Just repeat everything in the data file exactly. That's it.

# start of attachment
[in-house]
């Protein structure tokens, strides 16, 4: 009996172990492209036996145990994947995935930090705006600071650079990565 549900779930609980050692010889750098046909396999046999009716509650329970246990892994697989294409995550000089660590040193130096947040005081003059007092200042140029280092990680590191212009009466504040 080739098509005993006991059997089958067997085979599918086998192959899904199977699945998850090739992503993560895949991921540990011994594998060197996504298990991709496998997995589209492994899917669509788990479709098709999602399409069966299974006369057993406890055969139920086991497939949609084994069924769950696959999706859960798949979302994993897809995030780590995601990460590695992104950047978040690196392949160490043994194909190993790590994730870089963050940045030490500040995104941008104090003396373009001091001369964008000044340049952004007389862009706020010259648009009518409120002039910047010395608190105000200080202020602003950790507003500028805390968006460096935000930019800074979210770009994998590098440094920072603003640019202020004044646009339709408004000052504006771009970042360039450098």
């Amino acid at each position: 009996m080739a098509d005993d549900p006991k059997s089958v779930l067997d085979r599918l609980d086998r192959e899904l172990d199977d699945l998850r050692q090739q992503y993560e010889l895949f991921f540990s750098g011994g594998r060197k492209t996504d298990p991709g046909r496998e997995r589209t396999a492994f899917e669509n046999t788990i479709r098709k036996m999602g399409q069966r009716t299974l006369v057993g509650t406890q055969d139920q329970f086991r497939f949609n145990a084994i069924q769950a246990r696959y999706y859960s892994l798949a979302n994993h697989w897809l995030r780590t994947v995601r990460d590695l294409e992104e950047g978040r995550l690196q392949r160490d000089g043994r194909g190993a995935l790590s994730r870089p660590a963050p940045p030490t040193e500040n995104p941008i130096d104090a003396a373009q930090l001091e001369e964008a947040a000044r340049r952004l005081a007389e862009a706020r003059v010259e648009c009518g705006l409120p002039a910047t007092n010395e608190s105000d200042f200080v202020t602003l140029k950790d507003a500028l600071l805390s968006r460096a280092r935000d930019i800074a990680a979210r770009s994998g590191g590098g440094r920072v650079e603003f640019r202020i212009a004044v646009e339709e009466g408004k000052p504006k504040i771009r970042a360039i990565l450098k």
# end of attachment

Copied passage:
[in-house]
């Protein structure tokens, strides 16, 4: 009996172990492209036996145990994947995935930090705006600071650079990565 549900779930609980050692010889750098046909396999046999009716509650329970246990892994697989294409995550000089660590040193130096947040005081003059007092200042140029280092990680590191212009009466504040 080739098509005993006991059997089958067997085979599918086998192959899904199977699945998850090739992503993560895949991921540990011994594998060197996504298990991709496998997995589209492994899917669509788990479709098709999602399409069966299974006369057993406890055969139920086991497939949609084994069924769950696959999706859960798949979302994993897809995030780590995601990460590695992104950047978040690196392949160490043994194909190993790590994730870089963050940045030490500040995104941008104090003396373009001091001369964008000044340049952004007389862009706020010259648009009518409120002039910047010395608190105000200080202020602003950790507003500028805390968006460096935000930019800074979210770009994998590098440094920072603003640019202020004044646009339709408004000052504006771009970042360039450098």
């Amino acid at each position: 009996m080739a098509d005993d549900p006991k059997s089958v779930l067997d085979r599918l609980d086998r192959e899904l172990d199977d699945l998850r050692q090739q992503y993560e010889l895949f991921f540990s750098g011994g594998r060197k492209t996504d298990p991709g046909r496998e997995r589209t396999a492994f899917e669509n046999t788990i479709r098709k036996m999602g399409q069966r009716t299974l006369v057993g509650t406890q055969d139920q329970f086991r497939f949609n145990a084994i069924q769950a246990r696959y999706y859960s892994l798949a979302n994993h697989w897809l995030r780590t994947v995601r990460d590695l294409e992104e950047g978040r995550l690196q392949r160490d000089g043994r194909g190993a995935l790590s994730r870089p660590a963050p940045p030490t040193e500040n995104p941008i130096d104090a003396a373009q930090l001091e001369e964008a947040a000044r340049r952004l005081a007389e862009a706020r003059v010259e648009c009518g705006l409120p002039a910047t007092n010395e608190s105000d200042f200080v202020t602003l140029k950790d507003a500028l600071l805390s968006r460096a280092r935000d930019i800074a990680a979210r770009s994998g590191g590098g440094r920072v650079e603003f640019r202020i212009a004044v646009e339709e009466g408004k000052p504006k504040i771009r970042a360039i990565l450098k």